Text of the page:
Saturday, March 10, 2012

10 reasons why credit card rates must not be raised

These same reasons mean the rates should be lowered instead
There is no doubt some concern that the level of household debt in Malaysia is rising. This covers not just credit cards but also housing, car and personal loan as well.
Bank Negara has taken measures to stop the rise in household debt, which stood at RM580bil as at end-2010 or 76% of gross domestic product (GDP total economic output). Credit card debt, however, forms only about 5% of this or some RM30bil.
Credit extended by the banks to credit cards is, however, much higher at RM124bil which means that most of us are not taking the bait and borrowing on credit cards because interest rates on credit cards are so prohibitively high.
Credit card operations are phenomenally profitable for banks with a gross lending margin after full provision for possible bad loans of 12.5 percentage points, more than six times the margin for new property loans of around two percentage points.
Now, they have been raised by up to 1.5 percentage points for some categories or up to 18% a year, a totally unwarranted increase that needlessly burdens those desperate enough to live on credit card debt. Well, one must suppose that it's still better than depending on Ah Longs and their 100% a year I jest of course.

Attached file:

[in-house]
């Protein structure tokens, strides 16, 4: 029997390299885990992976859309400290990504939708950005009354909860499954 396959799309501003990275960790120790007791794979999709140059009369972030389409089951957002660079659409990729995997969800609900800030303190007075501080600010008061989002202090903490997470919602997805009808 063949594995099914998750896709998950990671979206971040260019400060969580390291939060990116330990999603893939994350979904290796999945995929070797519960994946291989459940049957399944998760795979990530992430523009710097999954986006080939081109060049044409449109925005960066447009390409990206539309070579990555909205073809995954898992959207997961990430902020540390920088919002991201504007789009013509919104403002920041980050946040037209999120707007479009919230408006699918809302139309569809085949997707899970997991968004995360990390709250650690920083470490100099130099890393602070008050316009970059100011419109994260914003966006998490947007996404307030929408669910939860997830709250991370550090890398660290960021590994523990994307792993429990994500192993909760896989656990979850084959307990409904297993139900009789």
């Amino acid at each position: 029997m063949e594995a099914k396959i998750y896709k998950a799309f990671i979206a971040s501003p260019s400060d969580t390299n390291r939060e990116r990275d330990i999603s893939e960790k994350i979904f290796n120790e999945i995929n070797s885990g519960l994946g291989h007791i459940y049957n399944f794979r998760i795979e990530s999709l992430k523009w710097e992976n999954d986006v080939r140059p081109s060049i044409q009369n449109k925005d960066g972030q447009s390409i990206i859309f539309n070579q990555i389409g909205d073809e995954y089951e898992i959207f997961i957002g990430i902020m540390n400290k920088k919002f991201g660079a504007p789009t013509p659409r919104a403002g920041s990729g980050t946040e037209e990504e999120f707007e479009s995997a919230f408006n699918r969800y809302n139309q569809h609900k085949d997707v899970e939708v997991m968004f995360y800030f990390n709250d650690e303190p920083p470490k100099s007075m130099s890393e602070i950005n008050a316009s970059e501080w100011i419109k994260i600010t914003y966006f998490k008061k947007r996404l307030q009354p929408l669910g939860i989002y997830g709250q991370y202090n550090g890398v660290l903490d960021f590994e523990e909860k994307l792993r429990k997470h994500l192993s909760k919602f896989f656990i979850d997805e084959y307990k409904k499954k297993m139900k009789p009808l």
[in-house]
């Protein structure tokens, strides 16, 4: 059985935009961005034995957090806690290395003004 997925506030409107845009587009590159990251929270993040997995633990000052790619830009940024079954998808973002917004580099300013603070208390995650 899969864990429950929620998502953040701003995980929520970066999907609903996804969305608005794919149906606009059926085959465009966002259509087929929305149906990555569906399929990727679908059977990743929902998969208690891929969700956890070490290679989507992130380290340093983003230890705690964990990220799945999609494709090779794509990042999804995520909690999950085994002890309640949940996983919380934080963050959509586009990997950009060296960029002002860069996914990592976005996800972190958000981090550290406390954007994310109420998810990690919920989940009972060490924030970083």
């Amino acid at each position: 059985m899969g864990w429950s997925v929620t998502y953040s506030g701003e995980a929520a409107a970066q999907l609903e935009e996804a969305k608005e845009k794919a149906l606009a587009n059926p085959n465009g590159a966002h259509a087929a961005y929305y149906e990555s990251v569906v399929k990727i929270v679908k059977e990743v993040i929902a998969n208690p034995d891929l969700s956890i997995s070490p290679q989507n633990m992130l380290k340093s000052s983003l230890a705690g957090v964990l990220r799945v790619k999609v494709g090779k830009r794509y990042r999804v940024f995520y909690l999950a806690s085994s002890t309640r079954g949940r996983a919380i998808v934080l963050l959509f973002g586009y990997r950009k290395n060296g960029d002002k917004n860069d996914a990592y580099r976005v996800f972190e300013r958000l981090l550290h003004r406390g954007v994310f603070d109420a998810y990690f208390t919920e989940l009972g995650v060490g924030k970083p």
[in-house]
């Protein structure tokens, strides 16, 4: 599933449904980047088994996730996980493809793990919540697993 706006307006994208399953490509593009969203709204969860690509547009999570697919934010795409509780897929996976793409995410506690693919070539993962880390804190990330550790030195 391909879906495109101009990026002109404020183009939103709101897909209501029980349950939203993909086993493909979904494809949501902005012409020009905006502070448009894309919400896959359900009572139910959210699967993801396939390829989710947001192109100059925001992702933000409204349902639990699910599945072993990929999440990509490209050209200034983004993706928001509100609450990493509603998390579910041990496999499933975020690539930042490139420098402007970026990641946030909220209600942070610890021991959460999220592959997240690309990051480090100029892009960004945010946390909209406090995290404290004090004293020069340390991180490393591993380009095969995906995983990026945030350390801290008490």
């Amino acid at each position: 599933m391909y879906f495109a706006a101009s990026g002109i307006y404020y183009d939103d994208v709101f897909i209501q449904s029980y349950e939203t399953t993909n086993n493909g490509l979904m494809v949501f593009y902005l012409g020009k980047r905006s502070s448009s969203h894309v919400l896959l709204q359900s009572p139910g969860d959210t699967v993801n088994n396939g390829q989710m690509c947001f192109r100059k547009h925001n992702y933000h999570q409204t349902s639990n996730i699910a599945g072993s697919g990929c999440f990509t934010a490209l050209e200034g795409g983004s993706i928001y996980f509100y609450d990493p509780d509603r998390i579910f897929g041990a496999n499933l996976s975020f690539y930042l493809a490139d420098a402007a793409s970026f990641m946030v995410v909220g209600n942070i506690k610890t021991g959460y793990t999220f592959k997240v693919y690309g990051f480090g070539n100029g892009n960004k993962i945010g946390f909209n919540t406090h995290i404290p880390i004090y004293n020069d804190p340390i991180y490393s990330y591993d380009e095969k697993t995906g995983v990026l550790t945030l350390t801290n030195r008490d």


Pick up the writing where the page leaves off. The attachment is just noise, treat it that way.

Below are 10 reasons why credit card interest rates should not be raised. In fact, the reasons indicate a clear need to bring down drastically credit card interest rates.
1. Interest rates are already too high 17.5%. Effective March 1, banks have increased credit card interest rates by up to 1.5 percentage points with the new range between 15% and 18% a year depending on your payment record. Bank Negara said it did not direct the banks to raise the rates but they are within acceptable limits.
2. Average commercial bank lending rate is low 5%. That 15% to 18% is more than three times, yes three times or 300% more than the average lending rate of commercial banks of just over 5%. What justifies such a premium? Nothing as the rest of the reasons will show.
3. Deposit rates are low, average 2% perhaps. The average cost of funds of banks is not easily available because of the mix of their deposits. But fixed deposits are below 3%, savings deposits around 1% and current accounts are mostly zero interest rate or negligible. That would mean the average cost of funds for banks is probably as low as 2%. If average credit card debt is 16.5% a year (average of 15 and 18), that gives banks a massive 14.5% margin a year on credit card debt! Yes, I hear the banks say that credit card debt is high-risk but is it? Which brings us to our next point.
4. The non-performing loan rate for credit cards is low, a mere 1.7%. In a briefing last year, Bank Negara deputy governor Nor Shamsiah Mohd Yunus said: “Although credit card usage continues to increase, the non-performing loan ratio remains low. As at end 2010, credit card non-performing loans were only 1.7% of total credit card loans and 2% of the total banking system's non-performing loans.” After accounting for non-performing loans, those which have not been serviced in time but have not been classified as bad, the margin is still 12.8% compared with perhaps 2% for new property loans.